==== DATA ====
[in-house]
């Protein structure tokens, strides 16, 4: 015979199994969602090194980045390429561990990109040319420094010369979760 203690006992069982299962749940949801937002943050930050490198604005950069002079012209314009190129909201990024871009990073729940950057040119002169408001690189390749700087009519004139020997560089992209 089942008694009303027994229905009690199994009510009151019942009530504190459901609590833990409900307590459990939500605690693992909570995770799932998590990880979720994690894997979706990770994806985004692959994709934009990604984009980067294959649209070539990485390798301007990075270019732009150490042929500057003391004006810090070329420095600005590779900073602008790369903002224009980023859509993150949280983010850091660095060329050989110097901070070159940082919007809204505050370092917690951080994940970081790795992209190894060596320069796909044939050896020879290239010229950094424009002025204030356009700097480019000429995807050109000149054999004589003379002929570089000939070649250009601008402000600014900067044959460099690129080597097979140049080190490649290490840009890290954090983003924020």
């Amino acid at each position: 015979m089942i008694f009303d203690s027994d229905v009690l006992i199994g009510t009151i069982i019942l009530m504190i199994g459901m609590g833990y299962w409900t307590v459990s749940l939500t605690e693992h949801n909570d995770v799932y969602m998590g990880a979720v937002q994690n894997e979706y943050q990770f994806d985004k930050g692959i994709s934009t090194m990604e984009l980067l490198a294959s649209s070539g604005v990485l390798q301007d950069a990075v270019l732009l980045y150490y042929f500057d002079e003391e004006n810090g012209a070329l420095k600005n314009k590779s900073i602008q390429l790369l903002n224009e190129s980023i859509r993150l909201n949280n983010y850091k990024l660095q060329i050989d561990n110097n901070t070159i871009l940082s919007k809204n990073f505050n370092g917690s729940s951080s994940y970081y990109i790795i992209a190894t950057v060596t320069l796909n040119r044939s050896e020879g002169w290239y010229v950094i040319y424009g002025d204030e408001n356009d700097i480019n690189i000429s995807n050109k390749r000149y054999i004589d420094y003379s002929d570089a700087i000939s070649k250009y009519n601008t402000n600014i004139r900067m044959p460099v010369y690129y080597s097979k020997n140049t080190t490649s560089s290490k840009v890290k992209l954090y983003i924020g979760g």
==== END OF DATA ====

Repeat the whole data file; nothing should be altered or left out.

[in-house]
């Protein structure tokens, strides 16, 4: 015979199994969602090194980045390429561990990109040319420094010369979760 203690006992069982299962749940949801937002943050930050490198604005950069002079012209314009190129909201990024871009990073729940950057040119002169408001690189390749700087009519004139020997560089992209 089942008694009303027994229905009690199994009510009151019942009530504190459901609590833990409900307590459990939500605690693992909570995770799932998590990880979720994690894997979706990770994806985004692959994709934009990604984009980067294959649209070539990485390798301007990075270019732009150490042929500057003391004006810090070329420095600005590779900073602008790369903002224009980023859509993150949280983010850091660095060329050989110097901070070159940082919007809204505050370092917690951080994940970081790795992209190894060596320069796909044939050896020879290239010229950094424009002025204030356009700097480019000429995807050109000149054999004589003379002929570089000939070649250009601008402000600014900067044959460099690129080597097979140049080190490649290490840009890290954090983003924020």
């Amino acid at each position: 015979m089942i008694f009303d203690s027994d229905v009690l006992i199994g009510t009151i069982i019942l009530m504190i199994g459901m609590g833990y299962w409900t307590v459990s749940l939500t605690e693992h949801n909570d995770v799932y969602m998590g990880a979720v937002q994690n894997e979706y943050q990770f994806d985004k930050g692959i994709s934009t090194m990604e984009l980067l490198a294959s649209s070539g604005v990485l390798q301007d950069a990075v270019l732009l980045y150490y042929f500057d002079e003391e004006n810090g012209a070329l420095k600005n314009k590779s900073i602008q390429l790369l903002n224009e190129s980023i859509r993150l909201n949280n983010y850091k990024l660095q060329i050989d561990n110097n901070t070159i871009l940082s919007k809204n990073f505050n370092g917690s729940s951080s994940y970081y990109i790795i992209a190894t950057v060596t320069l796909n040119r044939s050896e020879g002169w290239y010229v950094i040319y424009g002025d204030e408001n356009d700097i480019n690189i000429s995807n050109k390749r000149y054999i004589d420094y003379s002929d570089a700087i000939s070649k250009y009519n601008t402000n600014i004139r900067m044959p460099v010369y690129y080597s097979k020997n140049t080190t490649s560089s290490k840009v890290k992209l954090y983003i924020g979760g």